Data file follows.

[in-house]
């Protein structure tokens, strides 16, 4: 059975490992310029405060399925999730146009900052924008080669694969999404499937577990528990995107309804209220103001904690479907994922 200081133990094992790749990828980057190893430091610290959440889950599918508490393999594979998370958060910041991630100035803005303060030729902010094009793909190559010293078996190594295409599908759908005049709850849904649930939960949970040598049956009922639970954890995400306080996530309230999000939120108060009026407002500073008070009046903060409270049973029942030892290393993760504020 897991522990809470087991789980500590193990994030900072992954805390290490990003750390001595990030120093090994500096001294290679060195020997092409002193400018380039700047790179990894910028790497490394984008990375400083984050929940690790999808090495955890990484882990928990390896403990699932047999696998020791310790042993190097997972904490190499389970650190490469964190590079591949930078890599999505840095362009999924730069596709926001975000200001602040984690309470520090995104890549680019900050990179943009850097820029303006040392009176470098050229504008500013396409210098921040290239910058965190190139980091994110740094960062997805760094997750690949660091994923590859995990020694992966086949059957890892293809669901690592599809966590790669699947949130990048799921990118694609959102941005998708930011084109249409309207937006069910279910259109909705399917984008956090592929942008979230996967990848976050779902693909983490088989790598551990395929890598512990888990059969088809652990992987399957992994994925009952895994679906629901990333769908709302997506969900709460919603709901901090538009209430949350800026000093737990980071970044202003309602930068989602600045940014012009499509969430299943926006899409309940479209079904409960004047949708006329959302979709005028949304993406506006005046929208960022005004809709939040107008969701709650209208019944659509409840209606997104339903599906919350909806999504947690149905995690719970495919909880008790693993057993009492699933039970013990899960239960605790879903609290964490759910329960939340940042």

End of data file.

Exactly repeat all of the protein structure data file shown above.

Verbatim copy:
[in-house]
């Protein structure tokens, strides 16, 4: 059975490992310029405060399925999730146009900052924008080669694969999404499937577990528990995107309804209220103001904690479907994922 200081133990094992790749990828980057190893430091610290959440889950599918508490393999594979998370958060910041991630100035803005303060030729902010094009793909190559010293078996190594295409599908759908005049709850849904649930939960949970040598049956009922639970954890995400306080996530309230999000939120108060009026407002500073008070009046903060409270049973029942030892290393993760504020 897991522990809470087991789980500590193990994030900072992954805390290490990003750390001595990030120093090994500096001294290679060195020997092409002193400018380039700047790179990894910028790497490394984008990375400083984050929940690790999808090495955890990484882990928990390896403990699932047999696998020791310790042993190097997972904490190499389970650190490469964190590079591949930078890599999505840095362009999924730069596709926001975000200001602040984690309470520090995104890549680019900050990179943009850097820029303006040392009176470098050229504008500013396409210098921040290239910058965190190139980091994110740094960062997805760094997750690949660091994923590859995990020694992966086949059957890892293809669901690592599809966590790669699947949130990048799921990118694609959102941005998708930011084109249409309207937006069910279910259109909705399917984008956090592929942008979230996967990848976050779902693909983490088989790598551990395929890598512990888990059969088809652990992987399957992994994925009952895994679906629901990333769908709302997506969900709460919603709901901090538009209430949350800026000093737990980071970044202003309602930068989602600045940014012009499509969430299943926006899409309940479209079904409960004047949708006329959302979709005028949304993406506006005046929208960022005004809709939040107008969701709650209208019944659509409840209606997104339903599906919350909806999504947690149905995690719970495919909880008790693993057993009492699933039970013990899960239960605790879903609290964490759910329960939340940042």